In the 27th Sultan Azlan Shah Lecture, given in Kuala Lumpur on 20th November, Lord Sumption, Justice of the UK Supreme Court, again stepped into the debate over the appropriate role of courts in human rights adjudication. The lecture expressed concern over the judicial role and sought to defend legislative decision making about rights.
First, Sumption launched an attack on the European Court of Human Rights (ECtHR). He criticised the Strasbourg court for regarding the European Convention on Human Rights (ECHR) as a “living instrument”. The problem, he argued, is not the text of the Convention. The problem is the way in which the ECtHR interprets those rights. By interpreting the Convention in light of evolving social conceptions across Europe, the Court develops Convention rights to “reflect its own view of what rights are required in a modern democracy.” This has “transformed” the Convention from a safeguard against tyranny into a “template for many aspects of the domestic legal order.” It has led to the recognition of new rights which are not expressly provided for in the language of the Convention. This extension of rights rests on the “sole authority” of the judges of the ECtHR.
Sumption identified three problems with such “judicial law making”. The first is that, in adopting a “living instrument” approach, the ECtHR is recognising rights that states do not appear to have granted or may have positively excluded. This problem is particularly acute in the context of an international treaty which “records not just an agreement between states but the limits of that agreement.” States are being bound by obligations they have not signed up to. The second problem is that the expansion of the Convention is difficult to reconcile with the rule of law. Such expansion is “potentially subjective, unpredictable and unclear” and raises questions about the certainty of law. Thirdly, the Strasbourg court’s approach suffers from a “significant democratic deficit.” The questions that the court is often called upon to decide are of an “inherently political character”. As the Court, through expansive interpretation, has moved away from truly fundamental rights it has left the “realm of consensus” and entered the sphere of legitimate political debate.
Sumption’s second theme was more general. He noted the “much wider phenomenon” of resorting to judicially declared fundamental rights as a “prime instrument of social control and entitlement.” He claimed that the “main casualty” of this trend is the political process. Many commentators, Sumption claimed, regard the political process as exhibiting “illogicality, intellectual dishonesty and the irrational prejudice characteristic of party politics.” He defended the political process against such criticism on two grounds. First, decisions made through the ordinary democratic process are more likely to command public acceptance. Sumption argued that politics allows us to mediate compromises on issues (such as rights) that give rise to deep disagreements. We can all participate, albeit indirectly, in this process of compromise and are therefore more likely to recognise the outcome as legitimate. Second, Sumption stated that legislative decisions about rights may be more likely to be correct than judicial ones. He stressed the narrow focus of courts who are heavily reliant upon the material put before them by litigants. This narrow focus makes courts ill-equipped to deal with the polycentric problems that rights cases often throw up.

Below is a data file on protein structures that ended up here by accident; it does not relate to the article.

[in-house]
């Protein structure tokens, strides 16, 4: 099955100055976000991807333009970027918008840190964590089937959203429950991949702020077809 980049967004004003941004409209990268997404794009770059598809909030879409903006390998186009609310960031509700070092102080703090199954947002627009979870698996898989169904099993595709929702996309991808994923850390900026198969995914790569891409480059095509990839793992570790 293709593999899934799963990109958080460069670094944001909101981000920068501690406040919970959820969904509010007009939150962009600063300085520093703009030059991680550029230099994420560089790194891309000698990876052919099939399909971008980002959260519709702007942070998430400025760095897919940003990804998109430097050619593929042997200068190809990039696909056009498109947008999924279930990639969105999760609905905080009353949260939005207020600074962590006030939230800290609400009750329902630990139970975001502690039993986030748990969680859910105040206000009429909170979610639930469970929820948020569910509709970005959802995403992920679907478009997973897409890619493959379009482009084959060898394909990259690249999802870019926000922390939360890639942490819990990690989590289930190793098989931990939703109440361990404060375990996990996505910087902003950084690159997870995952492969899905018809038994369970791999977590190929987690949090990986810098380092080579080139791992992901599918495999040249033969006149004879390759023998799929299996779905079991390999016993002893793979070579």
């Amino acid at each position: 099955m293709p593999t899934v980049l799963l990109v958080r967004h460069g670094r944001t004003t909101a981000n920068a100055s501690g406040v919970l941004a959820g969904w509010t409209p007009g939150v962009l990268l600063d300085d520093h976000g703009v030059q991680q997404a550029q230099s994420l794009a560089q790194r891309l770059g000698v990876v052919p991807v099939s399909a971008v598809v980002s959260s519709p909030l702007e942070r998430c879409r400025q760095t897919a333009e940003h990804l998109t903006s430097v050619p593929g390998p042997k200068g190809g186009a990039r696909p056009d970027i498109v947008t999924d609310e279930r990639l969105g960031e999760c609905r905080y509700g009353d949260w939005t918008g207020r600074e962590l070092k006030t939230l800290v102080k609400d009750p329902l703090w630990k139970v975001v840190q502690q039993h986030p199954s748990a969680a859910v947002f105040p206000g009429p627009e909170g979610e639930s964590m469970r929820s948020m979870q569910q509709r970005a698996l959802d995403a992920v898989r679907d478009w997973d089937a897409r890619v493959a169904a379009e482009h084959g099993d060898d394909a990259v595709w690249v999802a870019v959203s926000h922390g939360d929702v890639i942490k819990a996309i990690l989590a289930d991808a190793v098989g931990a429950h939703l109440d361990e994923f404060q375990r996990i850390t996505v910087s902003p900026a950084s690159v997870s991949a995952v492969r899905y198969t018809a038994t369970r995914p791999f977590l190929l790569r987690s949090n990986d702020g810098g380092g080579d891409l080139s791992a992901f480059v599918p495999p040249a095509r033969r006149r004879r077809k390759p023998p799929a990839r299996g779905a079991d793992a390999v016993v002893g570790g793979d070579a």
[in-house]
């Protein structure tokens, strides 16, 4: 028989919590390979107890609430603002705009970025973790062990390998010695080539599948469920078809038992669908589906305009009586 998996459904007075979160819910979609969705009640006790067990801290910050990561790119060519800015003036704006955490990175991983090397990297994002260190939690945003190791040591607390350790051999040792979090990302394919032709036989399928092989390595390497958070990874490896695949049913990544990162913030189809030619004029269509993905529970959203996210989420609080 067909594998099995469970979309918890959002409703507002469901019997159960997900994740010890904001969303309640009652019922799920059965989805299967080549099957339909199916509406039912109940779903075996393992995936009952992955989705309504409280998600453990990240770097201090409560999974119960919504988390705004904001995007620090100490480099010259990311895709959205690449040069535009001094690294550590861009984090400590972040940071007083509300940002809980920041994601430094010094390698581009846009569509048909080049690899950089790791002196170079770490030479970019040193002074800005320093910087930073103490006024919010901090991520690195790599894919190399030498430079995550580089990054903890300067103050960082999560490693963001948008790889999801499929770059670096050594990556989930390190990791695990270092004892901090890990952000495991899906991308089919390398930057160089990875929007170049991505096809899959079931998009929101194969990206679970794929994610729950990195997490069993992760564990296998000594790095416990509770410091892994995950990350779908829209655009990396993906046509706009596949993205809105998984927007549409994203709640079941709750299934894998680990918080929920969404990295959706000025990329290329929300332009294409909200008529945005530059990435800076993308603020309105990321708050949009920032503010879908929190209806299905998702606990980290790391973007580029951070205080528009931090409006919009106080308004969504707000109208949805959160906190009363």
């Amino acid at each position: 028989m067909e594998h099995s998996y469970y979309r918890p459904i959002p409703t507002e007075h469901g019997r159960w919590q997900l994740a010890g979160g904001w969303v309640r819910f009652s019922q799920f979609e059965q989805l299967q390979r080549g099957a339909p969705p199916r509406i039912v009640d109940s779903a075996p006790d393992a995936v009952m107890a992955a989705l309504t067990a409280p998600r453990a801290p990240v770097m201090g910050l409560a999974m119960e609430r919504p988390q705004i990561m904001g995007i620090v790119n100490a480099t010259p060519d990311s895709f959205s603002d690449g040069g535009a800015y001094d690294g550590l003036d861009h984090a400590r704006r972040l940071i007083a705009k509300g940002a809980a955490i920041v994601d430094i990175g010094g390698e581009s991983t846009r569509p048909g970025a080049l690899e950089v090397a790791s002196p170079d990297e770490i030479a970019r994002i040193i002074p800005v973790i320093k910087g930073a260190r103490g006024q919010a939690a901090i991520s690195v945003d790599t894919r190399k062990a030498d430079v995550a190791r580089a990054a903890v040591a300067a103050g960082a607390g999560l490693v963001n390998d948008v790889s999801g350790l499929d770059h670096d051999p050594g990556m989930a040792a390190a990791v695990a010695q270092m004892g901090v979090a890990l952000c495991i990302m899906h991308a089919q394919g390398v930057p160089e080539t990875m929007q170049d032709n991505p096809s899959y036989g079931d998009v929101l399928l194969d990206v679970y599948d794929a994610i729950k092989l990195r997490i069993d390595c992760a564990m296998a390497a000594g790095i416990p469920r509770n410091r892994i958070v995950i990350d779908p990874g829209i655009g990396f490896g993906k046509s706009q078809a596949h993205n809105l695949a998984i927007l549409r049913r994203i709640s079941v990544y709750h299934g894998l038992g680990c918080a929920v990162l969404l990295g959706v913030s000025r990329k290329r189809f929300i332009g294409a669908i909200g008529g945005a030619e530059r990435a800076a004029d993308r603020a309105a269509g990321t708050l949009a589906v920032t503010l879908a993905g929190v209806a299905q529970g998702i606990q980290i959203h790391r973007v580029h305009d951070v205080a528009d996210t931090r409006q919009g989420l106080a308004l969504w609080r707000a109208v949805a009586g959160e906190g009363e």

Sumption makes an important contribution to this debate. In particular, his defence of the political process is welcome. However, I would make two concluding remarks. First, it is not clear what approach to interpretation Sumption would like the ECtHR to adopt. He suggests that the court should restrict itself to keeping states to the basic obligations that they have signed up to. But what exactly are those obligations? The Convention itself, which expresses many rights in vague or abstract language, does little to answer that question. It is also important not to exaggerate the virtues of legislative decision making. Whilst Sumption is right to stress the value of participation as a means of ensuring legitimacy, he may be guilty of exaggerating the extent to which we can all meaningfully participate in the political process.
Thomas Raine is a PhD student in Public Law at the University of Glasgow.
One wonders whether Lord Sumption might not have been well-advised to heed the reminder set out in s8.1.1 of the Guide to Judicial Conduct that:
“Judges should exercise their freedom to comment in the media, with ‘the greatest circumspection’. Lord Bingham has commented that ‘a habit of reticence makes for good judges’.”
(and this notwithstanding the degree of latitude provided in s8.2).
It is very hard to see how he could sit now on any case involving the ECHR (and even more any actual rulings by the ECtHR) without a clear perception of bias being invoked.